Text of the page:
After a tight vote on Thursday (Jan. 22), the European Parliament’s Industry and Energy Committee (ITRE) was unable to agree on the date that the EU Emissions Trading Scheme (ETS) would be reformed, Reuters reported.
Although ITRE vote was indicative and is to merely give its opinion for a vote in the lead ENVI committee on 24 February, it was the first important indication as to what the European Parliament’s final stance will be on the Market Stability Reserve.
The reform proposed the removal of around two billion carbon allowances (EUAs) from the ETS in 2021 and the subsequent monitoring of the system’s allowance surplus through a Market Stability Reserve. While the date initially proposed for the reform was 2021, Britain and Germany called for the start date to be advanced to 2017 in order to raise the allowance price and therefore low carbon investments.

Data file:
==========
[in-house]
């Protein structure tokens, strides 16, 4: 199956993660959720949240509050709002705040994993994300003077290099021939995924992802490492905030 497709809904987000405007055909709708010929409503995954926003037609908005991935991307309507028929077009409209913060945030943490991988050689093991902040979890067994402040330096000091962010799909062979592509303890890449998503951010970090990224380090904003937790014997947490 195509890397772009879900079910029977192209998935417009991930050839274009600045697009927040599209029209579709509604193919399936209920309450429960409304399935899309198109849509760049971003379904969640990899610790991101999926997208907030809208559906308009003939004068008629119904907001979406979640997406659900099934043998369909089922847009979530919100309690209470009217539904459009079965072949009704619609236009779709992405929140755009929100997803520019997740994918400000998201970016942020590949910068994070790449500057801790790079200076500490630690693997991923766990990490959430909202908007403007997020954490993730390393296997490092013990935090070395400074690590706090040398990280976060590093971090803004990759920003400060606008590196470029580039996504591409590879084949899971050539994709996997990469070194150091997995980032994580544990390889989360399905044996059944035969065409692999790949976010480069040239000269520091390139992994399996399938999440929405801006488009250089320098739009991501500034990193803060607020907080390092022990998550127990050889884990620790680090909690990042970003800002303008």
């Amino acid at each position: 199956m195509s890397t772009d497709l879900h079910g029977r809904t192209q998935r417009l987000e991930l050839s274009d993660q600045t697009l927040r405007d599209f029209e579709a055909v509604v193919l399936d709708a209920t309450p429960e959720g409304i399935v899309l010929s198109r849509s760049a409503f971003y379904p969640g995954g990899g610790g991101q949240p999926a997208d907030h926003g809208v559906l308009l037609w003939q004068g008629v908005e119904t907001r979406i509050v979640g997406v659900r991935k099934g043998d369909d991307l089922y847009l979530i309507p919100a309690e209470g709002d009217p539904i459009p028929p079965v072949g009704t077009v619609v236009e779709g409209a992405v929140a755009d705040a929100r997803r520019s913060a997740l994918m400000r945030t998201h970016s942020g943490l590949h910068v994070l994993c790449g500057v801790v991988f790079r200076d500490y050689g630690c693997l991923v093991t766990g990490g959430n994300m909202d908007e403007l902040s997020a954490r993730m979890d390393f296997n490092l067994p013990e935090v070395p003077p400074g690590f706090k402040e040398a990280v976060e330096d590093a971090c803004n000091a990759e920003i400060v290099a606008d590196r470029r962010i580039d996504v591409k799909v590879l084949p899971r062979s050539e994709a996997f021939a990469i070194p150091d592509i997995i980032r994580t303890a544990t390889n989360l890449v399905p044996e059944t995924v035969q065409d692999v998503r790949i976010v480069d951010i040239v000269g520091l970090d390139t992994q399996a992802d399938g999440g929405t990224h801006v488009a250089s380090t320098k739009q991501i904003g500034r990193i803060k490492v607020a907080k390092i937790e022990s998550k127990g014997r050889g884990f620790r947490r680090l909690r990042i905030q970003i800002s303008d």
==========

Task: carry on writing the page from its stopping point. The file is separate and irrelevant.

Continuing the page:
The ITRE committee first rejected the proposed amendment that the reform should begin in 2017 by the difference of two votes. After this they supported the start date in 2021, again by a marginal vote of one ballot. In the end, some committee members decided that the both decisions were too divided and the voting session was adjourned.
According to Reuters, Antonio Tajani, a vice president in the European Parliament and former European commissioner for industry, reportedly said the industry committee’s failure to adopt a position meant the Commission’s proposal, which he described as a balance between the needs of industry and climate policy, stood. But other politicians said it was more likely than ever that the environment committee next month would overwhelmingly back 2017 and it was remarkable that even the relatively conservative industry committee had failed to agree on 2021.
(Image: European flags in front of the Berlaymont building, headquarter of the European Commission, Brussels, Belgium. Photo credit: TPCOM/Flickr)